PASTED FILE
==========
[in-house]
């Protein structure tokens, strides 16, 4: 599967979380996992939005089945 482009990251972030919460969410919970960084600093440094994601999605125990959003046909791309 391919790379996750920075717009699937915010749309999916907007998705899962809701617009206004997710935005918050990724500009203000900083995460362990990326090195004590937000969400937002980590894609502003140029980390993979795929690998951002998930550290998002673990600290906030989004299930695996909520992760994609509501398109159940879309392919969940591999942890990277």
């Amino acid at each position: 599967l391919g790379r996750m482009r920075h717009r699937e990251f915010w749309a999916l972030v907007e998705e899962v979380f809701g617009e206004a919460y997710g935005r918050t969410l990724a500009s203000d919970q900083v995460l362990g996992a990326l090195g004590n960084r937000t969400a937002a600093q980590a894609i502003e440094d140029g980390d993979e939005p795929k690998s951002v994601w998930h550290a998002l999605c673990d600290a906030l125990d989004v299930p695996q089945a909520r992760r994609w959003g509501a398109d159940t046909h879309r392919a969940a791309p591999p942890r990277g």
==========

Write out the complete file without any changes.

[in-house]
């Protein structure tokens, strides 16, 4: 599967979380996992939005089945 482009990251972030919460969410919970960084600093440094994601999605125990959003046909791309 391919790379996750920075717009699937915010749309999916907007998705899962809701617009206004997710935005918050990724500009203000900083995460362990990326090195004590937000969400937002980590894609502003140029980390993979795929690998951002998930550290998002673990600290906030989004299930695996909520992760994609509501398109159940879309392919969940591999942890990277």
């Amino acid at each position: 599967l391919g790379r996750m482009r920075h717009r699937e990251f915010w749309a999916l972030v907007e998705e899962v979380f809701g617009e206004a919460y997710g935005r918050t969410l990724a500009s203000d919970q900083v995460l362990g996992a990326l090195g004590n960084r937000t969400a937002a600093q980590a894609i502003e440094d140029g980390d993979e939005p795929k690998s951002v994601w998930h550290a998002l999605c673990d600290a906030l125990d989004v299930p695996q089945a909520r992760r994609w959003g509501a398109d159940t046909h879309r392919a969940a791309p591999p942890r990277g």